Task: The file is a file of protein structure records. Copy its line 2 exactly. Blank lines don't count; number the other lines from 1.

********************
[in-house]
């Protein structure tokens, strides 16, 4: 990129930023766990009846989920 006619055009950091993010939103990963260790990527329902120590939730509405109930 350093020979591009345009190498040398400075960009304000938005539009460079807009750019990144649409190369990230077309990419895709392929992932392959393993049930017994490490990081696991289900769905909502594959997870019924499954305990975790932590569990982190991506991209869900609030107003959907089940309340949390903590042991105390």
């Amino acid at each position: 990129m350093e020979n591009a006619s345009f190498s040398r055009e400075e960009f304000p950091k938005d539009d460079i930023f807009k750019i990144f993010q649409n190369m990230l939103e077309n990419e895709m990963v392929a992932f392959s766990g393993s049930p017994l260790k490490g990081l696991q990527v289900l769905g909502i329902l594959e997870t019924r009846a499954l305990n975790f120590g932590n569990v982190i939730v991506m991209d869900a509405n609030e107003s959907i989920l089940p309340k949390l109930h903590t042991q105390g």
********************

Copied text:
């Protein structure tokens, strides 16, 4: 990129930023766990009846989920 006619055009950091993010939103990963260790990527329902120590939730509405109930 350093020979591009345009190498040398400075960009304000938005539009460079807009750019990144649409190369990230077309990419895709392929992932392959393993049930017994490490990081696991289900769905909502594959997870019924499954305990975790932590569990982190991506991209869900609030107003959907089940309340949390903590042991105390």